Smoking, Silicone Implants Shouldn't Stop Breastfeeding
WebMD News Archive
Nursing mothers who take medications may be able to reduce the amount of drug that shows up in their milk if they take their medicines just after breastfeeding or before putting the baby down for an extended nap.
The pediatricians also studied literature on silicone breast implants to determine if silicone leaking from the implants could cause problems for babies. The group couldn't find any evidence that silicone in breast milk harmed babies, and it turns out that there is more silicone in cow milk and formula than there is in breast milk. So again, the pediatricians say that women with silicone breast implants can probably safely nurse their babies.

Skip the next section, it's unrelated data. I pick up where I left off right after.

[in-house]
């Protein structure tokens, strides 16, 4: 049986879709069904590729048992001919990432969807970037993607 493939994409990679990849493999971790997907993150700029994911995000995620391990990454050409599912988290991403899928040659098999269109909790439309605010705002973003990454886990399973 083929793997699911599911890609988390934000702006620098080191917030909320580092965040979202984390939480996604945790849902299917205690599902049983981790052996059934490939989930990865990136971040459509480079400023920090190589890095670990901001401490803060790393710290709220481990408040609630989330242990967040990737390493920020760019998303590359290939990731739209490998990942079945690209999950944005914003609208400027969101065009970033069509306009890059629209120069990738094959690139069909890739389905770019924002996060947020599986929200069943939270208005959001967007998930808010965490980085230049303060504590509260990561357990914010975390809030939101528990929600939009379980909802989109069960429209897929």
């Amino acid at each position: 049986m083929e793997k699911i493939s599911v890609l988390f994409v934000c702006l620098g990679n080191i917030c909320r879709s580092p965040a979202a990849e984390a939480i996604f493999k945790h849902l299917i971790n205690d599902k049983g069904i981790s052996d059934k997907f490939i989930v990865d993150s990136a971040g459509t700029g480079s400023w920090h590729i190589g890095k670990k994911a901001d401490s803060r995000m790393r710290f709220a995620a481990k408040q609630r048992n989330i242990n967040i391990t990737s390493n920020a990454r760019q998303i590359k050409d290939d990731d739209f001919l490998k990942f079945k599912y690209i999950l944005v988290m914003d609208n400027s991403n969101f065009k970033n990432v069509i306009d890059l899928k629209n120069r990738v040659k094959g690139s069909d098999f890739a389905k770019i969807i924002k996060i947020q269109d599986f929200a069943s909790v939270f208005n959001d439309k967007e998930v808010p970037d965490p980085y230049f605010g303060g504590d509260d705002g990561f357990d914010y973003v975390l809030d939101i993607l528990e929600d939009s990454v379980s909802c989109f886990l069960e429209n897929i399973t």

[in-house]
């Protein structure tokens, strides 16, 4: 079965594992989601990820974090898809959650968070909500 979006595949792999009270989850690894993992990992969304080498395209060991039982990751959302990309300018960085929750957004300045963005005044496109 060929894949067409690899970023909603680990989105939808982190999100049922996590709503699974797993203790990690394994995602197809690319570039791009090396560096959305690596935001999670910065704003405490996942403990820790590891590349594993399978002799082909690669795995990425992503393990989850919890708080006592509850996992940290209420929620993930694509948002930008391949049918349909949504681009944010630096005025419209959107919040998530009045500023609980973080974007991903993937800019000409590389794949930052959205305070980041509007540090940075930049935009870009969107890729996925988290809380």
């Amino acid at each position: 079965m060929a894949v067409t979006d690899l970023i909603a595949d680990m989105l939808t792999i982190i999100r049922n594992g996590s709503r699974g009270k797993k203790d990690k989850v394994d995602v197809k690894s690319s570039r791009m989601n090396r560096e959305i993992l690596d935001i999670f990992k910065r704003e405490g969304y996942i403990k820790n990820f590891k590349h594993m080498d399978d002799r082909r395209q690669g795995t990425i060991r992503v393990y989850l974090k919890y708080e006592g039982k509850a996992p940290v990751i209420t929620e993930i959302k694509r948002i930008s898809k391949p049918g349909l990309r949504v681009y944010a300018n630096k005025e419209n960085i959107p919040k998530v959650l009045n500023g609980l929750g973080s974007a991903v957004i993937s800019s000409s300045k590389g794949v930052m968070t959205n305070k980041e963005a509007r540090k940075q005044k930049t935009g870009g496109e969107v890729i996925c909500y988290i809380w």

Helping nursing mothers unravel the do's and don'ts of breast feeding is an everyday task for Libby Svoboda, RN, a lactation consultant at University McDonald Lactation and Childbirth Education Center in Cleveland. The center helps more than 2,000 nursing mothers each year and fields more than 4,000 cries for help from anxious mothers who call the center's 24-hour "warmline."
Most mothers do know that drugs and other substances can be passed to their babies, says Svoboda. With cold and flu season coming up, Svoboda says that her staff is gearing up for the onslaught of calls "from women who get a cold and are worried about what cold medicine they can take."